Intuitively, it makes sense.
If you want to remember that special moment, many of us instinctively reach for our phone or camera to take a picture of it.
However, that does not seem to be the case.
In his most recent Wall Street Journal column, Dan Ariely addresses this very issue in responding to a question from a reader:
Whenever my mother visits us, she’s preoccupied with taking photos of her grandchildren so that she can remember every moment. Having her camera in our faces all the time is annoying, but I don’t want to deprive her of good memories when the visit ends. Should I try to convince her to stop taking pictures? —Barbara
And here was Dan’s response:
Now that most of us carry a phone with a camera, it’s hard to resist the temptation to document every significant moment in photographs. But it turns out that taking pictures all the time isn’t just annoying; it can make it more difficult to remember the very experiences the photos are intended to capture.
In one experiment, pairs of visitors took a tour of a historic landmark. One person in each pair was instructed to take photos and the other was told not to. A few weeks later they were given a surprise memory test about the landmark, and it turned out that the visitors who took photos remembered much less than those who didn’t. While the photographers were preoccupied with trying to get the best shot, the nonphotographers were able to think about the experience and absorb it into the structure of their memories.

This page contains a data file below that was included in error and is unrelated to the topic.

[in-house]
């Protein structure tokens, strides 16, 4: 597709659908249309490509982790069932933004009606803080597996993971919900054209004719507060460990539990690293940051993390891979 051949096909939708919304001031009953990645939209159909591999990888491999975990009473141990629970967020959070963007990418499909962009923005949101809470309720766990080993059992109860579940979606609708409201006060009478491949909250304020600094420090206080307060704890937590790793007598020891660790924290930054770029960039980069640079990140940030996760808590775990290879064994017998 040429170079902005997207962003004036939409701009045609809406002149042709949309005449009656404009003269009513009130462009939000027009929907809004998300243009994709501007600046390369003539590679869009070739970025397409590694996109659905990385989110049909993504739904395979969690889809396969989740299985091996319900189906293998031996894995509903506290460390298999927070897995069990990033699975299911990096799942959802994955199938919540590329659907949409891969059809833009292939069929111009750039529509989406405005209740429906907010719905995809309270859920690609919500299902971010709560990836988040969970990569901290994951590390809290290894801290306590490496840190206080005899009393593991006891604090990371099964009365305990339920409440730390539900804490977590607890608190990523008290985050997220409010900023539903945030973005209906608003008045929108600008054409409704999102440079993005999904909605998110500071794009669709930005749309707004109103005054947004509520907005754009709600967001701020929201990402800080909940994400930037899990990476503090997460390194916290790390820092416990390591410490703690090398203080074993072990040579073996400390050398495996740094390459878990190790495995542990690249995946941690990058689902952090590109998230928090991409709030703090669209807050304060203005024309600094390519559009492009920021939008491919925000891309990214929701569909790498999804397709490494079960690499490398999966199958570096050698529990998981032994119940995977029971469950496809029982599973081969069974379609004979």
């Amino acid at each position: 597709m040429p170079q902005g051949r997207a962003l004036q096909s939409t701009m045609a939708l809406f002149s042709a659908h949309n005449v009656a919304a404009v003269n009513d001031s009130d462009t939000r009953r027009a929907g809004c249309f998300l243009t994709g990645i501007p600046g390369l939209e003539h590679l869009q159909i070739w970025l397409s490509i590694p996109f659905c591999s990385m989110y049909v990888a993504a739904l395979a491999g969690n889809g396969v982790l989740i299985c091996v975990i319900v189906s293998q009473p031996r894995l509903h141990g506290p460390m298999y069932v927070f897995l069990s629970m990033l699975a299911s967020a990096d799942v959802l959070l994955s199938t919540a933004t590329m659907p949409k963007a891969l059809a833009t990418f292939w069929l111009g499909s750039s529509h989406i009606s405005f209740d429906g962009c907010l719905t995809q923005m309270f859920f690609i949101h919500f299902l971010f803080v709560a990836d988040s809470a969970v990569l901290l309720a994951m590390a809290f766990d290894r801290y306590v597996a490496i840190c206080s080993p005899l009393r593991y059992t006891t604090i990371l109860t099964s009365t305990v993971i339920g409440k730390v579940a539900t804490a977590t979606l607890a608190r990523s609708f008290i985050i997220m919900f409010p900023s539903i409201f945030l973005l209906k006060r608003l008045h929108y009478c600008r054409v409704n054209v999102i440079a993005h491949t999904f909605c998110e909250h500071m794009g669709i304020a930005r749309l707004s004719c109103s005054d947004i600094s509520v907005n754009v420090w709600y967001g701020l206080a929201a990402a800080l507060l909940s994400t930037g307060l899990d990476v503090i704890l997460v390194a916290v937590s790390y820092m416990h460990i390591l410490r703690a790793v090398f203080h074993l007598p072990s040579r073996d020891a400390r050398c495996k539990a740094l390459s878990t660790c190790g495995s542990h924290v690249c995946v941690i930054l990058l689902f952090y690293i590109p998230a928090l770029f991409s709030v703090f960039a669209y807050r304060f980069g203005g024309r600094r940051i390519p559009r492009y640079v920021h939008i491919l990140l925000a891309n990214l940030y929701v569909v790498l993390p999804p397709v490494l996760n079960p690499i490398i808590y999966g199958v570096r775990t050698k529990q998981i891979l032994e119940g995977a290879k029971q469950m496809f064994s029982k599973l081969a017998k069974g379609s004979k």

With this in mind, try asking your mother to experiment with leaving her camera at home next time she visits. She might find that this allows her to spend more time really interacting with the grandchildren, leaving her with memories that are more vivid and meaningful than any photos.
I would think a combo of such behavior would work best.
Perhaps people should set a limit on their photo-taking. Maybe one photo per hour, or per landmark, or per visit. That way they have some physical keepsake from the experience, but doing so allows them to focus their time and attention on the experience itself, rather than worry about trying to capture it on a camera.
This approach would enable the person to share the experience with others, but has the benefit of not overwhelming those people with too many photographs, many of which may seem quite similar to one another.
So maybe it’s time for a new phrase:
a picture may be worth a thousand words, but a memory is worth a thousand pictures…